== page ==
By David Christy, News Editor
Enid News and Eagle
Have you ever noticed, the older you get, the worse previous weather calamities seem to be recorded into your memory?
Specifically, as I was digging the sleet and snow from the glassy areas of two cars Thursday morning, it occurred to me — I always seem to remember a winter storm here or a torrential rain event there or a really bad tornado season both here and there as being the “worst” in memory.
Of course, the worst always is subjective. My worst may not be your worst, and vice versa. As with anything, it’s all about the impression the calamity made on you.
Several of those so-called calamities happened during my younger years, and while they made an impression, it was more an inconvenience than a calamity when you are young.
The first calamity from my early memory came in a week’s span in the mid-1950s, a week in late May of severe storms and tornadoes I’ll always remember. Still called the Great Plains tornado outbreak of 1955, in my memory it was known around these parts as the night Blackwell blew away.
Of course, it didn’t entirely blow away, but the severe thunderstorms that spawned that monster wedge tornado came right through my hometown of Waukomis and crossed Garfield County.
I vividly remember terrible winds, blinding rain and hail and one of the most intense lightning storms in my memory that May 26 night. The next day, the newspapers were full of stories from Blackwell and Udall, Kan., which also was devastated by the same storm.
Blackwell’s tornado saw the loss of 20 lives and some 400 homes destroyed in the Kay county town. Udall was hit even harder, when 80 people died — half the town’s population.
That was back in the days when storm shelters were few and far between, and my parents, my sister and I all jumped in the family Chevy and headed to a cellar of some friends.
On the way, the dust generated on our shale road by the tornadic storm blinded my dad, and we ended up nearly hitting a large tree a block from our house.
Those were in the days before we all knew being in a vehicle during a tornadic storm isn’t the best place to be.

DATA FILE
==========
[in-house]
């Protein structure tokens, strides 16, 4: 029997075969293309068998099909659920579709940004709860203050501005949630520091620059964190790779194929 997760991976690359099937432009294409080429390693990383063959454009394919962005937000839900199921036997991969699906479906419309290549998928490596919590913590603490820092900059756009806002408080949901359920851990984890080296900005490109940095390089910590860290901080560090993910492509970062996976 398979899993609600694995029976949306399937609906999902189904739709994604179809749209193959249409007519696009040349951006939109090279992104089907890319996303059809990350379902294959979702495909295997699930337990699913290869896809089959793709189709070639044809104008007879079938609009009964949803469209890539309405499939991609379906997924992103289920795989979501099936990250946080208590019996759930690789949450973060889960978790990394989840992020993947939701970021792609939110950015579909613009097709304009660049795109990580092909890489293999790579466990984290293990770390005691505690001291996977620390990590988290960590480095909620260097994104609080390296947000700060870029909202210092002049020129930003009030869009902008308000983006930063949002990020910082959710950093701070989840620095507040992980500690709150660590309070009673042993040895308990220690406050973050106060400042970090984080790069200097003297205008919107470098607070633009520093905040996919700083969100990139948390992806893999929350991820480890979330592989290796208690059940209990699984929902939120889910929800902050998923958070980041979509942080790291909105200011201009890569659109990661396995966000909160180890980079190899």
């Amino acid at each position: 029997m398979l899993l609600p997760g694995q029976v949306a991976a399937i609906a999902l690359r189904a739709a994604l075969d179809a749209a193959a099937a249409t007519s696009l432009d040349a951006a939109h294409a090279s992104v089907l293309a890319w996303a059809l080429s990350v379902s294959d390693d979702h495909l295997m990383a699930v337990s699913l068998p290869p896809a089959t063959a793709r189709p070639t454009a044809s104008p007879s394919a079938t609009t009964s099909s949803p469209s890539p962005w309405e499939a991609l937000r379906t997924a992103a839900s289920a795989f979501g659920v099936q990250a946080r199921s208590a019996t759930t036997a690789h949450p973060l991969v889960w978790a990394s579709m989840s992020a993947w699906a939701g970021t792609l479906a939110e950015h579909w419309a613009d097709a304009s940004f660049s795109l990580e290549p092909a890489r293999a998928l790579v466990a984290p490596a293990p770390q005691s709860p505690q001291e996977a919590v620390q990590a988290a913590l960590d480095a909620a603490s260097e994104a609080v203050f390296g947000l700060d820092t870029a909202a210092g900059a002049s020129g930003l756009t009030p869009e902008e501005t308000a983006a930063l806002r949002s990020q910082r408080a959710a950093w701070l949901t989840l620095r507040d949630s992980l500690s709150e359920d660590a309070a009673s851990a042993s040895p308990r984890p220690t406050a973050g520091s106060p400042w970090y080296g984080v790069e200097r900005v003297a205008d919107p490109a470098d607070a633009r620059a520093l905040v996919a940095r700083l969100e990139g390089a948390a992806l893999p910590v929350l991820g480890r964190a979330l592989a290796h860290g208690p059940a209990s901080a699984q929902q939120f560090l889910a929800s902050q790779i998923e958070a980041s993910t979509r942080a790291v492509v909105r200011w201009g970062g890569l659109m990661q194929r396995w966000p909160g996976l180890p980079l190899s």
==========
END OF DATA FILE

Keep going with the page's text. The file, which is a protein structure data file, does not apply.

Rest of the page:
My next most vivid memory is the Enid flood of mid-October 1973. That was when between 15 and 20 inches of rain fell — including 12 inches in a three-hour period.
That evening, when the thunderstorms began to train across Garfield County, we recorded 6 inches in a two hour span in Waukomis.
I vividly remember standing on the front porch of my parents’ house and watching it come straight down — so intense it was hard to breathe.
But our rain six miles south was nothing compared to Enid’s, when a torrent of flashflood waters devastated parts of town, including the Brookside addition, killing nine in the county.
I remember riding in a wrecker with high school classmate Steve Conway, wending and weaving our way past flooded roads after being stopped by a raging torrent that swept through Meadowlake — on a roundtrip drive to downtown that normally took half an hour, which ended up taking about five hours.
And then, the grandaddy of all — the ice storm of 2002.
The old memory gets a little hazy here, but I’m pretty sure we were without electricity for 11 days here in Waukomis, and it was less or much more depending on where you were located in Garfield County.
Being the town’s emergency management director at the time, the National Weather Service had contacted me to send them some photos of the accumulating ice that late January. I took about six digital camera photos of ice the size of my fist coating trees and power lines.
About 15 minutes after I transmitted them, the power went out ... and stayed out.
The most vivid recollection after that was standing outside in the utter darkness, listening across town as large tree limbs snapped and crashed to the ground, sounding for all the world like shotguns going off.
Eating, getting water and keeping warm suddenly turned from being an easy, matter-of-fact, take-it-for-granted thing, to something that was complex, returning all of us to the days of our great-great-grandparents.
Simple chores became complex, and you had to carry a flashlight or candle lantern everywhere you went after dark. And boy, was it ever dark.
When the power finally did come back on, it became a standing joke in our house to go and flip the light switch on and off several times, just because we could.
And as it always has, man-made technology and our very lives, are and always will be at the utter mercy of Mother Nature.
Christy is news editor at the Enid News & Eagle. Go to his column blog at http://enid news.com/historicallyspeaking